Construction industry continues buoyant run

x_157_81445_0_14100830_300If there was one sector of the economy that has enjoyed impressive growth in the last year, it’s residential construction. The building industry has been continuing on its upward streak for many months now, helping to supply homes to match the frantic rate of residential sales, particular in New South Wales.

New lending figures from the Australian Bureau of Statistics (ABS) have shown a slight drop off in finance for new dwelling construction, but the outlook is still positive, according to many commentators. The number of commitment for new homes dropped 0.6 per cent during May in trend terms, while the number of loans for the purchase of new properties jumped 1.1 per cent.

Residential building still on top

However, analysis from the Housing Industry Association (HIA) shows that the value of lending for new home building is still 11.5 per cent higher than a year ago – despite a marginal 3.2 per cent decrease over the month. What’s more, HIA Economist Diwa Hopkins said that the most recent rate cut hasn’t yet been reflected in the figures, suggesting that there could be strong building activity still to come.

“It remains to be seen whether this latest cut will generate further momentum in lending for dwelling construction,” Ms Hopkins said.

“Regardless, we expect new home building to continue to play a vital role in supporting domestic economic growth.”

The Property Council of Australia remains similarly positive about the real estate industry’s position moving forward, with low interest rates predicted to buoy peak-level development for the unforeseen future.

Executive Director for Residential Nick Proud pointed out that governments shouldn’t take their foot off the accelerator of driving continued growth in the building sector. This means removing inefficient taxes, boosting land release and improving how development proposals are assessed.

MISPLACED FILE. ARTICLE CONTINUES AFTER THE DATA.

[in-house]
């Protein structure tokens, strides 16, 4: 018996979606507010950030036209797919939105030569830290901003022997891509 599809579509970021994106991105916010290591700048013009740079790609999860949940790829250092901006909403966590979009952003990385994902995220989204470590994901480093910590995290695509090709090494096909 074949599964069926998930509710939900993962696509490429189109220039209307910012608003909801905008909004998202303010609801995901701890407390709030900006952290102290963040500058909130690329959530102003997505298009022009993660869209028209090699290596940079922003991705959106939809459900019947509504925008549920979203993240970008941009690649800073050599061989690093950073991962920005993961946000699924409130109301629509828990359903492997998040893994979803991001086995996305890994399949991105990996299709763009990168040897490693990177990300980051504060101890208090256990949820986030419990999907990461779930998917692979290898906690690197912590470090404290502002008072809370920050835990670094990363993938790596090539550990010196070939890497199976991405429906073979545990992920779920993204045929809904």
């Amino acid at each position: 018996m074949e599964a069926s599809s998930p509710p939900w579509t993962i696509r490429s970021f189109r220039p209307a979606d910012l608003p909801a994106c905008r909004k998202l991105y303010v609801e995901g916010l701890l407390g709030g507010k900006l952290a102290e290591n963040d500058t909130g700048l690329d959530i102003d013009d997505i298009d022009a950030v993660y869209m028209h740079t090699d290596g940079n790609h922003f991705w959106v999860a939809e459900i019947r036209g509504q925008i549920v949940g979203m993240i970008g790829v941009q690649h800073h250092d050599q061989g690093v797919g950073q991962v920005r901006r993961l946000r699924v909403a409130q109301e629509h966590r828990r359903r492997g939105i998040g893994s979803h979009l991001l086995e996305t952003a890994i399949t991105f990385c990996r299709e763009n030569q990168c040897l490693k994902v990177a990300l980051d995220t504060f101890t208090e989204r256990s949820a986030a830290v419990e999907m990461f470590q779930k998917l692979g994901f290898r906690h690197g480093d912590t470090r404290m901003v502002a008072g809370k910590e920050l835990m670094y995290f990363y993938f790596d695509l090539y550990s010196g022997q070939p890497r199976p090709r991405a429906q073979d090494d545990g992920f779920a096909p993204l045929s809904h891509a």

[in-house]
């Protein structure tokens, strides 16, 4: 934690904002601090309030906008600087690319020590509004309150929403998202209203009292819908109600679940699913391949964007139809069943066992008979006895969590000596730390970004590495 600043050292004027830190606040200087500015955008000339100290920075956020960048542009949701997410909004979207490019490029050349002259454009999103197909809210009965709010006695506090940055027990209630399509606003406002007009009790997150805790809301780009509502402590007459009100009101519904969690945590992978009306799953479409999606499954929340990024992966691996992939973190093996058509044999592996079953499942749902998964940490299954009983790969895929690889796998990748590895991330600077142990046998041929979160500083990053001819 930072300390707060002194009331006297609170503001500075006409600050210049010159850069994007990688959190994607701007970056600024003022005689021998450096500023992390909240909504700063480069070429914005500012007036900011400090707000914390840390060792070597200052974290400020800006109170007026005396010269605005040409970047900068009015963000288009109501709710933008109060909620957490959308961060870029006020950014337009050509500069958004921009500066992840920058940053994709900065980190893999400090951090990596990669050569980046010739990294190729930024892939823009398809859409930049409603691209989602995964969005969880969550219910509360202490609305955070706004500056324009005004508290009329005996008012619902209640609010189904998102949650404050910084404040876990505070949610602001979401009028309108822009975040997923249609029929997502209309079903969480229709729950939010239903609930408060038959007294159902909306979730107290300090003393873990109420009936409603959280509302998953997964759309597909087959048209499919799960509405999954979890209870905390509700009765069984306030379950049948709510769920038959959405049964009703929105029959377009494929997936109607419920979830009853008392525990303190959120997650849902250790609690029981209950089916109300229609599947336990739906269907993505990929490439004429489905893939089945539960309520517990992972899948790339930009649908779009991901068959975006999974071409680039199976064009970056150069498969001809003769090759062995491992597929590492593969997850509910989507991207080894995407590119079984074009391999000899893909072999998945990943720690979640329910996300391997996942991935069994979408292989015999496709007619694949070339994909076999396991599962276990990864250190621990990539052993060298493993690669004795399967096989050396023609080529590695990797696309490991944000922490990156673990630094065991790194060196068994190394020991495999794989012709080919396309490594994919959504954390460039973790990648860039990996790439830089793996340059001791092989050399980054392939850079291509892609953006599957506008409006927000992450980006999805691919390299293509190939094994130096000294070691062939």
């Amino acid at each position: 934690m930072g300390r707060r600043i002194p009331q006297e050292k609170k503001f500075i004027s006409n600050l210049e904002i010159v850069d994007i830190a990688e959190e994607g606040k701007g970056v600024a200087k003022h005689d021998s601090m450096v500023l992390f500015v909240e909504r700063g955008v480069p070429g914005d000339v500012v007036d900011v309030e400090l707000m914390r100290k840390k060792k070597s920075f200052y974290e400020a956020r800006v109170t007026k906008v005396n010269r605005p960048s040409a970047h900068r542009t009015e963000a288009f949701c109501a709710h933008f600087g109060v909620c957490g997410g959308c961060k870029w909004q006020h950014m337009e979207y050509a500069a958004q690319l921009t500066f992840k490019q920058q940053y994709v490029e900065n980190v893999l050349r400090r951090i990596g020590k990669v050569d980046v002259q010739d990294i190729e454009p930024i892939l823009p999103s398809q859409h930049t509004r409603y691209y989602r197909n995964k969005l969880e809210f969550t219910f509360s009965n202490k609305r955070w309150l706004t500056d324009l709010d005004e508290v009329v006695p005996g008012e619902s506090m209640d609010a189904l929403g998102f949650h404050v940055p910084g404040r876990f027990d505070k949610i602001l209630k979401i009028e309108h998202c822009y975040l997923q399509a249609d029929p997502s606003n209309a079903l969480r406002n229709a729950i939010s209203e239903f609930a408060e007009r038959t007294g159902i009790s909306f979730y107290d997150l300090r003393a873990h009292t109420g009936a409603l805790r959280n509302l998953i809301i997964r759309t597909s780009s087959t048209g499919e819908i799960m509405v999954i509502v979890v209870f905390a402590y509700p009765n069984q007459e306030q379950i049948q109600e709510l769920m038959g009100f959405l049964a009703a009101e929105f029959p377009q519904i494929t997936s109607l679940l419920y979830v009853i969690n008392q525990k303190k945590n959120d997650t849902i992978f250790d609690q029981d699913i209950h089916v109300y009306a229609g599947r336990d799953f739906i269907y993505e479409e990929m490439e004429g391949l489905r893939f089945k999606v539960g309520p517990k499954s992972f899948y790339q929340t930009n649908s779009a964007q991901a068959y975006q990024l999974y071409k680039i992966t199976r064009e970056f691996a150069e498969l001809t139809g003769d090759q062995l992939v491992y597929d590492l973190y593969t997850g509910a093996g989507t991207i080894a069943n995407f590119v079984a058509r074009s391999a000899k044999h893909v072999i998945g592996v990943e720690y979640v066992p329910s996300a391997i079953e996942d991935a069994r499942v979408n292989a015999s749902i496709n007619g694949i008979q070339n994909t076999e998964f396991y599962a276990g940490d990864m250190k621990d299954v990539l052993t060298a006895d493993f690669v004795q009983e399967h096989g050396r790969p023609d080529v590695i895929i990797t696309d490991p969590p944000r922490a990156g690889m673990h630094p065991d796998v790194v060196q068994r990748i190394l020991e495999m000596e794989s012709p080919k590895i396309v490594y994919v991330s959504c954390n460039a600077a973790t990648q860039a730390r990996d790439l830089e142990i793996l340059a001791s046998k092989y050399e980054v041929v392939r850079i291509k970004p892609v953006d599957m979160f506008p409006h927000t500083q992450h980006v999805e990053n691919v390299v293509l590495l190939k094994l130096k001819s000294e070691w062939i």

“This is at a time of unprecedented low interest rates by the Reserve Bank of Australia that should drive continually high lending finance figures and eclipse current record levels in housing construction,” Mr Proud said.

“But we can’t afford to see growth stall in this key sector of Australia’s economy.”

First home buyers increase 

Improvements on the supply-side can do a lot more than just drive economic growth – they can improve confidence and encourage more young Australians to buy a house.

The Real Estate of Australia (REIA) analysed lending figures, finding that the proportion of first home buyers in the market has increased marginally to 15.9 per cent over the month, up from 15.8 per cent in April. This is a further increase from the record low of 15.7 in March, which indicates that young purchasers are finally becoming more active in the market.

On top of this, REIA President Neville Sanders said the overall decrease in finance during May should offset concerns about an overheating market, which is likely good news for those purchasing real estate in locations like Sydney.

“The moderating housing lending suggest any concerns of an over heating property market should be laid to rest and also allay fears of an imminent bubble,” concluded Mr Sanders.

With buyers continuing to favour new builds, and first home buyers becoming more active, the prospects for the property market are looking bright.

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